State health officials report progress in the declining COVID-19 cases in Oregon, but still challenges in slowing the spread, and reopening schools.

According to Oregon Health Authority (OHA), the state experienced five more COVID-19 deaths as of Aug. 27, bringing the state’s death count to 438. The OHA also reported 212 more cases the day of Aug. 27, bringing the state’s total case count of confirmed and presumptive cases to 25,761.

However, OHA Director Patrick Allen said new numbers highlight progress is being made. Those numbers show a 13 percent drop in new infections from Aug. 17 through Aug. 23. The test positivity rate has also dropped from 5.4 percent to 5.1 percent within the last week. And there has been a 41 percent decrease in hospitalization since Aug. 14, Allen said.

“We're headed in the right direction, but we need to keep the pressure on to further slow the spread of the virus,” Allen said.

Allen and state epidemiologist Dr. Dean Sidelinger said that post reopening cases have shown to be falling after holidays, such as Mother’s Day, Memorial Day and the Fourth of July. Allen said as the state heads into Labor Day, he is cautioning people to strongly rethink their celebration plans and limit their social gatherings outside of their household.

To illustrate how the virus quickly can spread through the community, Sidelinger outlined two stories of family get-togethers that resulted in many more cases of COVID-19.

One example was a group of 10 people who got together for a family party. The get-together led to 20 reported cases in 10 different households, according to Sidelinger. At least two of the people in the outbreak worked with vulnerable populations, Sidelinger said, and another lived in a multi-generational house with family members with high-risk medical conditions.

“So even though the people who went to the party may not have considered themselves at a higher risk for complications, many of the people who got sick potentially exposed individuals who are more vulnerable to complications,” Sidelinger said.

Another example was a group of approximately 20 people who took a three-day vacation to a beach house. Twelve of those individuals got sick with COVID-19, and they had links to five workplace outbreaks, totaling over 300 cases.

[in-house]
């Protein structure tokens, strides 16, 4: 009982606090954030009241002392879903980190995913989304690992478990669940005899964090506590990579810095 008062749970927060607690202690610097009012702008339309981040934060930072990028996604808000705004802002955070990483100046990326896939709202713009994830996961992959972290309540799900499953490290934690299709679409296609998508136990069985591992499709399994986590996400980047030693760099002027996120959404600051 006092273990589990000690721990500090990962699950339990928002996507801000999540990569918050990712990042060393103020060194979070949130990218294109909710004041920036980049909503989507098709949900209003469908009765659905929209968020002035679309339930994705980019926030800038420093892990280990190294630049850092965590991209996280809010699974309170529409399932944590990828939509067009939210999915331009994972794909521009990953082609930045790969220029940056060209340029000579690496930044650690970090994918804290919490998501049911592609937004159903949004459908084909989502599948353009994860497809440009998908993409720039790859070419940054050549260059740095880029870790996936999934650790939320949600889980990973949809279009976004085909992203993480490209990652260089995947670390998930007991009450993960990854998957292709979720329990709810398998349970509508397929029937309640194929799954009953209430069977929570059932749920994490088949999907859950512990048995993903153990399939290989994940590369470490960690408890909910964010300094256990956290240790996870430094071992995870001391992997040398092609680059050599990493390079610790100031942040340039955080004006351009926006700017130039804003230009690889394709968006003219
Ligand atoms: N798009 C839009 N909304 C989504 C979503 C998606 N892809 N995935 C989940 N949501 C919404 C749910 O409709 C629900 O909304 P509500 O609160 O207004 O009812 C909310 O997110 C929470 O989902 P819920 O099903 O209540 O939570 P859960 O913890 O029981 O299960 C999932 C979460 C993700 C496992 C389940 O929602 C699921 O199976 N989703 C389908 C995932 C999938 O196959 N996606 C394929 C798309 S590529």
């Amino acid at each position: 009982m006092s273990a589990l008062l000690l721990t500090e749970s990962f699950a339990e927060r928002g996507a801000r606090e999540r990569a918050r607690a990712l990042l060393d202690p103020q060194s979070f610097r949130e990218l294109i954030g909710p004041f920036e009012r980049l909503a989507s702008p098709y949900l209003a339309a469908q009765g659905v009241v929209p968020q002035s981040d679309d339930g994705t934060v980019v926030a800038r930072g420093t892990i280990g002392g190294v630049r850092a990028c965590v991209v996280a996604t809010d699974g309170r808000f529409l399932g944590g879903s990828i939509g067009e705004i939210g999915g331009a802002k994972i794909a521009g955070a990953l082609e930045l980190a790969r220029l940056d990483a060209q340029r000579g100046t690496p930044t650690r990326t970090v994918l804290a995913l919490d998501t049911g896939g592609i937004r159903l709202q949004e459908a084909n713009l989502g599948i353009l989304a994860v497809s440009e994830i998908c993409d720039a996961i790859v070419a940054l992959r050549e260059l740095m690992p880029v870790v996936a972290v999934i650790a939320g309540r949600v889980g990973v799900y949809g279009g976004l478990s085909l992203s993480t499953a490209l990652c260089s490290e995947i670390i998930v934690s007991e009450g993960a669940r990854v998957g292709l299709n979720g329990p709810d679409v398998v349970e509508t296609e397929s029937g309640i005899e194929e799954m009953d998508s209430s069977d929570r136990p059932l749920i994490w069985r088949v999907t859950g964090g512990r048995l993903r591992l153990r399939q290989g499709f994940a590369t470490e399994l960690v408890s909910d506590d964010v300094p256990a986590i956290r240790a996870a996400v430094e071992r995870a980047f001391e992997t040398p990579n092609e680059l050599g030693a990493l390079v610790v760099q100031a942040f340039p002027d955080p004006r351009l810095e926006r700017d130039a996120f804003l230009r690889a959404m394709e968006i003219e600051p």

“These examples show that even a small number of people, if they have multiple exposures can lead to large number of cases," Sidelinger said. "This is why we take actions to prevent the spread of COVID-19 to protect our family, our friends, our coworkers, and our neighbors.”

Sidelinger said he could not release county location of the outbreaks for confidentiality reasons.

During a telephone media briefing on Aug. 27, Allen and Sidelinger also discussed metrics for reopening schools.

“While our COVID-19 data shows we are doing better than many other states, the virus continues to be a threat in our communities, and we're not close to keeping the infection rate at a level where we need to safely reopen all schools across Oregon,” Sidelinger said.

In order to reopen schools, counties need a rate of infection of less than five percent and a case count of equal to or less than 10 per 100,000 population.

Those numbers were gleaned from the success of other countries that reopened schools without massive outbreaks resulting from the reopening, according to Sidelinger.

“The real key ends up being, getting to a place where coronavirus is rare enough in the community that when it does pop up, it pops up in isolated pockets that can easily be surrounded and dealt with,” Sidelinger said.


Online Poll

Are you prepared for a natural disaster?

You voted:

(0) comments

Welcome to the discussion.

Keep it Clean. Please avoid obscene, vulgar, lewd, racist or sexually-oriented language.
Don't Threaten. Threats of harming another person will not be tolerated.
Be Truthful. Don't knowingly lie about anyone or anything.
Be Nice. No racism, sexism or any sort of -ism that is degrading to another person.
Be Proactive. Use the 'Report' link on each comment to let us know of abusive posts.
Share with Us. We'd love to hear eyewitness accounts, the history behind an article.